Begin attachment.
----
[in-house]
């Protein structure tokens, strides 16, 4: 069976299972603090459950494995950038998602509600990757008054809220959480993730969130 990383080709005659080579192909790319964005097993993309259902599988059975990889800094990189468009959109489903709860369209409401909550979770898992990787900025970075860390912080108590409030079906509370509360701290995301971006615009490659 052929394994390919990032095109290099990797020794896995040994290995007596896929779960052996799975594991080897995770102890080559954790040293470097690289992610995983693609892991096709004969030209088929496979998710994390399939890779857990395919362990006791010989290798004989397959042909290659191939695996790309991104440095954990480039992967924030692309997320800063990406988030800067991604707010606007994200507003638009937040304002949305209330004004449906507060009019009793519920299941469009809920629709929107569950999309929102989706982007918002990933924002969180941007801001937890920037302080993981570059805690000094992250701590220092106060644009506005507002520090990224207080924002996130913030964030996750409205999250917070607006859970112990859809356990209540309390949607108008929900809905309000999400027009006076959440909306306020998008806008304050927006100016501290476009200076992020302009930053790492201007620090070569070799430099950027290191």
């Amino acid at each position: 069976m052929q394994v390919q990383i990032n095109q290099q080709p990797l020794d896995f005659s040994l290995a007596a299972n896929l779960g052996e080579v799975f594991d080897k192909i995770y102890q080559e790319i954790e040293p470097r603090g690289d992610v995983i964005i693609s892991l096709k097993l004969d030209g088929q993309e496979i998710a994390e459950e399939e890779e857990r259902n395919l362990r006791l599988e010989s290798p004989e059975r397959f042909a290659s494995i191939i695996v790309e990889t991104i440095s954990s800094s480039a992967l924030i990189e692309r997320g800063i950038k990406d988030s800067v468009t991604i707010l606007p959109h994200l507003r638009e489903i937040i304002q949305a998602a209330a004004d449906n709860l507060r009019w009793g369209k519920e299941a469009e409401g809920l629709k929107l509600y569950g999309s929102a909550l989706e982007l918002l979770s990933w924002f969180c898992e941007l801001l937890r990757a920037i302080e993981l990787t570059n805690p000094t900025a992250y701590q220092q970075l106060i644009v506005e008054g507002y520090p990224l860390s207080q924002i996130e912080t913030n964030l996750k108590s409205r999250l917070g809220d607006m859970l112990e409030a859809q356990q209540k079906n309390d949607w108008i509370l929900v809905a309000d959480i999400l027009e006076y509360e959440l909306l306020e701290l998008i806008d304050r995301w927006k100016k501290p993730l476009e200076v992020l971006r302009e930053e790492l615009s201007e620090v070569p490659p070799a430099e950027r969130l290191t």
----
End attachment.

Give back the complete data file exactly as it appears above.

[in-house]
């Protein structure tokens, strides 16, 4: 069976299972603090459950494995950038998602509600990757008054809220959480993730969130 990383080709005659080579192909790319964005097993993309259902599988059975990889800094990189468009959109489903709860369209409401909550979770898992990787900025970075860390912080108590409030079906509370509360701290995301971006615009490659 052929394994390919990032095109290099990797020794896995040994290995007596896929779960052996799975594991080897995770102890080559954790040293470097690289992610995983693609892991096709004969030209088929496979998710994390399939890779857990395919362990006791010989290798004989397959042909290659191939695996790309991104440095954990480039992967924030692309997320800063990406988030800067991604707010606007994200507003638009937040304002949305209330004004449906507060009019009793519920299941469009809920629709929107569950999309929102989706982007918002990933924002969180941007801001937890920037302080993981570059805690000094992250701590220092106060644009506005507002520090990224207080924002996130913030964030996750409205999250917070607006859970112990859809356990209540309390949607108008929900809905309000999400027009006076959440909306306020998008806008304050927006100016501290476009200076992020302009930053790492201007620090070569070799430099950027290191």
């Amino acid at each position: 069976m052929q394994v390919q990383i990032n095109q290099q080709p990797l020794d896995f005659s040994l290995a007596a299972n896929l779960g052996e080579v799975f594991d080897k192909i995770y102890q080559e790319i954790e040293p470097r603090g690289d992610v995983i964005i693609s892991l096709k097993l004969d030209g088929q993309e496979i998710a994390e459950e399939e890779e857990r259902n395919l362990r006791l599988e010989s290798p004989e059975r397959f042909a290659s494995i191939i695996v790309e990889t991104i440095s954990s800094s480039a992967l924030i990189e692309r997320g800063i950038k990406d988030s800067v468009t991604i707010l606007p959109h994200l507003r638009e489903i937040i304002q949305a998602a209330a004004d449906n709860l507060r009019w009793g369209k519920e299941a469009e409401g809920l629709k929107l509600y569950g999309s929102a909550l989706e982007l918002l979770s990933w924002f969180c898992e941007l801001l937890r990757a920037i302080e993981l990787t570059n805690p000094t900025a992250y701590q220092q970075l106060i644009v506005e008054g507002y520090p990224l860390s207080q924002i996130e912080t913030n964030l996750k108590s409205r999250l917070g809220d607006m859970l112990e409030a859809q356990q209540k079906n309390d949607w108008i509370l929900v809905a309000d959480i999400l027009e006076y509360e959440l909306l306020e701290l998008i806008d304050r995301w927006k100016k501290p993730l476009e200076v992020l971006r302009e930053e790492l615009s201007e620090v070569p490659p070799a430099e950027r969130l290191t």